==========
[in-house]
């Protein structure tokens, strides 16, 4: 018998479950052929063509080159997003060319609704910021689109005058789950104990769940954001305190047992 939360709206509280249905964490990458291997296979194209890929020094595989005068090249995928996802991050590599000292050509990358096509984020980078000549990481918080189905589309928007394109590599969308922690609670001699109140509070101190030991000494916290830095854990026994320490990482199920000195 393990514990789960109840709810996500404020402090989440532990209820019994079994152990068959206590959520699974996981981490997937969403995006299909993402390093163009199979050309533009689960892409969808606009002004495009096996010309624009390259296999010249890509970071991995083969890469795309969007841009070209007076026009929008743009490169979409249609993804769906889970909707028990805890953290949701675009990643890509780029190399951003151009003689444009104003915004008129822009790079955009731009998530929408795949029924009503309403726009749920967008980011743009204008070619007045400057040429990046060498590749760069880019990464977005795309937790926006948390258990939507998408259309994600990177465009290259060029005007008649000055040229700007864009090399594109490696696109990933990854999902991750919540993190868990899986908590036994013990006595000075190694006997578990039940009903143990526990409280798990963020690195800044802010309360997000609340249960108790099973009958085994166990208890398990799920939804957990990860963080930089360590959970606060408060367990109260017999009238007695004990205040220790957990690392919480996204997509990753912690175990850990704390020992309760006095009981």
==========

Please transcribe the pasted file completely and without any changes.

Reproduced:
[in-house]
């Protein structure tokens, strides 16, 4: 018998479950052929063509080159997003060319609704910021689109005058789950104990769940954001305190047992 939360709206509280249905964490990458291997296979194209890929020094595989005068090249995928996802991050590599000292050509990358096509984020980078000549990481918080189905589309928007394109590599969308922690609670001699109140509070101190030991000494916290830095854990026994320490990482199920000195 393990514990789960109840709810996500404020402090989440532990209820019994079994152990068959206590959520699974996981981490997937969403995006299909993402390093163009199979050309533009689960892409969808606009002004495009096996010309624009390259296999010249890509970071991995083969890469795309969007841009070209007076026009929008743009490169979409249609993804769906889970909707028990805890953290949701675009990643890509780029190399951003151009003689444009104003915004008129822009790079955009731009998530929408795949029924009503309403726009749920967008980011743009204008070619007045400057040429990046060498590749760069880019990464977005795309937790926006948390258990939507998408259309994600990177465009290259060029005007008649000055040229700007864009090399594109490696696109990933990854999902991750919540993190868990899986908590036994013990006595000075190694006997578990039940009903143990526990409280798990963020690195800044802010309360997000609340249960108790099973009958085994166990208890398990799920939804957990990860963080930089360590959970606060408060367990109260017999009238007695004990205040220790957990690392919480996204997509990753912690175990850990704390020992309760006095009981």